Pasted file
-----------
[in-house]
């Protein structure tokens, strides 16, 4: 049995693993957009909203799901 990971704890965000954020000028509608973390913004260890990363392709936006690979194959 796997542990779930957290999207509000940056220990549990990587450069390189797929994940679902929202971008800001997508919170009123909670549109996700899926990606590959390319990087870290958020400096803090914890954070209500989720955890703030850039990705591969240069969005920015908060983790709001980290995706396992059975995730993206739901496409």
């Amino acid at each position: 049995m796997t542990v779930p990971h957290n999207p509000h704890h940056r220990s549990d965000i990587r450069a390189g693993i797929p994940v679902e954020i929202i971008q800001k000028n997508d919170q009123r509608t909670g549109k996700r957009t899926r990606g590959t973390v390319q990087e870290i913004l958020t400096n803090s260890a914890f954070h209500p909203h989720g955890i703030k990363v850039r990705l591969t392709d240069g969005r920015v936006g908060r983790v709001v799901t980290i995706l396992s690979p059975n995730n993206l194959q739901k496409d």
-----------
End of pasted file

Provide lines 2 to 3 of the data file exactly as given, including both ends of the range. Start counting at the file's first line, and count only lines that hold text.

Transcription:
């Protein structure tokens, strides 16, 4: 049995693993957009909203799901 990971704890965000954020000028509608973390913004260890990363392709936006690979194959 796997542990779930957290999207509000940056220990549990990587450069390189797929994940679902929202971008800001997508919170009123909670549109996700899926990606590959390319990087870290958020400096803090914890954070209500989720955890703030850039990705591969240069969005920015908060983790709001980290995706396992059975995730993206739901496409």
């Amino acid at each position: 049995m796997t542990v779930p990971h957290n999207p509000h704890h940056r220990s549990d965000i990587r450069a390189g693993i797929p994940v679902e954020i929202i971008q800001k000028n997508d919170q009123r509608t909670g549109k996700r957009t899926r990606g590959t973390v390319q990087e870290i913004l958020t400096n803090s260890a914890f954070h209500p909203h989720g955890i703030k990363v850039r990705l591969t392709d240069g969005r920015v936006g908060r983790v709001v799901t980290i995706l396992s690979p059975n995730n993206l194959q739901k496409d």